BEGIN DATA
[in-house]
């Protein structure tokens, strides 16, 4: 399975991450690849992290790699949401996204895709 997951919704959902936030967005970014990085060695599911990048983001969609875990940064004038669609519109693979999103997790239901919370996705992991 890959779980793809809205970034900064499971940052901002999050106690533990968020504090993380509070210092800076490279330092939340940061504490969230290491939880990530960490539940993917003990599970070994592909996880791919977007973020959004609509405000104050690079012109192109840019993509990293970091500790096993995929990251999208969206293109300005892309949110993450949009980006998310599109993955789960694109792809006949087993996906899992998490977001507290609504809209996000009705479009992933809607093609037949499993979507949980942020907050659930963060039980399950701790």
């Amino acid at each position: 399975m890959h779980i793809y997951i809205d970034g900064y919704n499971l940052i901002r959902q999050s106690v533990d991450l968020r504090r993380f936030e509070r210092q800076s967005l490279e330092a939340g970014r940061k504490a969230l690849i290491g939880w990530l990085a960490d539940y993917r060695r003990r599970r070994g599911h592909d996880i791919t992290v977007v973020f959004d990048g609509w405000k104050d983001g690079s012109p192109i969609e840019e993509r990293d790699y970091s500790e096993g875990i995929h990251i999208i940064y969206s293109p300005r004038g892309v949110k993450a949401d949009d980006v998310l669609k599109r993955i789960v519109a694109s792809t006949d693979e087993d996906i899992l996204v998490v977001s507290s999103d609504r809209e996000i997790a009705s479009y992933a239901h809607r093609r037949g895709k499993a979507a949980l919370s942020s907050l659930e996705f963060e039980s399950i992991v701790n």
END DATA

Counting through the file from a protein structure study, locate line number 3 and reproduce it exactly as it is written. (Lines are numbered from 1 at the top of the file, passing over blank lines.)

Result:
């Amino acid at each position: 399975m890959h779980i793809y997951i809205d970034g900064y919704n499971l940052i901002r959902q999050s106690v533990d991450l968020r504090r993380f936030e509070r210092q800076s967005l490279e330092a939340g970014r940061k504490a969230l690849i290491g939880w990530l990085a960490d539940y993917r060695r003990r599970r070994g599911h592909d996880i791919t992290v977007v973020f959004d990048g609509w405000k104050d983001g690079s012109p192109i969609e840019e993509r990293d790699y970091s500790e096993g875990i995929h990251i999208i940064y969206s293109p300005r004038g892309v949110k993450a949401d949009d980006v998310l669609k599109r993955i789960v519109a694109s792809t006949d693979e087993d996906i899992l996204v998490v977001s507290s999103d609504r809209e996000i997790a009705s479009y992933a239901h809607r093609r037949g895709k499993a979507a949980l919370s942020s907050l659930e996705f963060e039980s399950i992991v701790n």